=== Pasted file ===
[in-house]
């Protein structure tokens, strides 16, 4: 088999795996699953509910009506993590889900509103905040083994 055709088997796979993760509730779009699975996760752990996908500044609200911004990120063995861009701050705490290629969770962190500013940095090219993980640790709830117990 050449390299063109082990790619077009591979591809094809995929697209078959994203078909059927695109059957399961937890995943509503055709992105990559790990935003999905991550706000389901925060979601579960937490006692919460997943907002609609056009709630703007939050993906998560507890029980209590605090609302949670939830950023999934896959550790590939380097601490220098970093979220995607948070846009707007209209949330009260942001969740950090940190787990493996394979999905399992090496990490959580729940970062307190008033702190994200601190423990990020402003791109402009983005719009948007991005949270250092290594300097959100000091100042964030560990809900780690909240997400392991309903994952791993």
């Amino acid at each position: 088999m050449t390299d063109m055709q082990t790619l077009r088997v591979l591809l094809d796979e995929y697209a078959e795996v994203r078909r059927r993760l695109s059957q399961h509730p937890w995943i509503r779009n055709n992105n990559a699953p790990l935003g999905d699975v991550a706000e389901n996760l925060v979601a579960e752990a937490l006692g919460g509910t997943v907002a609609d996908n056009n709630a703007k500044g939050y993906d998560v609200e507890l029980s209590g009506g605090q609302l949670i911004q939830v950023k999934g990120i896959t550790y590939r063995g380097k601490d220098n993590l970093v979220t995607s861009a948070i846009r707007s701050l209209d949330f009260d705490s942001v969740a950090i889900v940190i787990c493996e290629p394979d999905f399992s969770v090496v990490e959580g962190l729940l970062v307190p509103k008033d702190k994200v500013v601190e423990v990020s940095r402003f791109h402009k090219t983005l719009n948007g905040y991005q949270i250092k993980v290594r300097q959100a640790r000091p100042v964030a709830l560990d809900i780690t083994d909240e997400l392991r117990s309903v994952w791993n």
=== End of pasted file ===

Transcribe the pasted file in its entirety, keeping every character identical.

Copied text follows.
[in-house]
């Protein structure tokens, strides 16, 4: 088999795996699953509910009506993590889900509103905040083994 055709088997796979993760509730779009699975996760752990996908500044609200911004990120063995861009701050705490290629969770962190500013940095090219993980640790709830117990 050449390299063109082990790619077009591979591809094809995929697209078959994203078909059927695109059957399961937890995943509503055709992105990559790990935003999905991550706000389901925060979601579960937490006692919460997943907002609609056009709630703007939050993906998560507890029980209590605090609302949670939830950023999934896959550790590939380097601490220098970093979220995607948070846009707007209209949330009260942001969740950090940190787990493996394979999905399992090496990490959580729940970062307190008033702190994200601190423990990020402003791109402009983005719009948007991005949270250092290594300097959100000091100042964030560990809900780690909240997400392991309903994952791993």
């Amino acid at each position: 088999m050449t390299d063109m055709q082990t790619l077009r088997v591979l591809l094809d796979e995929y697209a078959e795996v994203r078909r059927r993760l695109s059957q399961h509730p937890w995943i509503r779009n055709n992105n990559a699953p790990l935003g999905d699975v991550a706000e389901n996760l925060v979601a579960e752990a937490l006692g919460g509910t997943v907002a609609d996908n056009n709630a703007k500044g939050y993906d998560v609200e507890l029980s209590g009506g605090q609302l949670i911004q939830v950023k999934g990120i896959t550790y590939r063995g380097k601490d220098n993590l970093v979220t995607s861009a948070i846009r707007s701050l209209d949330f009260d705490s942001v969740a950090i889900v940190i787990c493996e290629p394979d999905f399992s969770v090496v990490e959580g962190l729940l970062v307190p509103k008033d702190k994200v500013v601190e423990v990020s940095r402003f791109h402009k090219t983005l719009n948007g905040y991005q949270i250092k993980v290594r300097q959100a640790r000091p100042v964030a709830l560990d809900i780690t083994d909240e997400l392991r117990s309903v994952w791993n």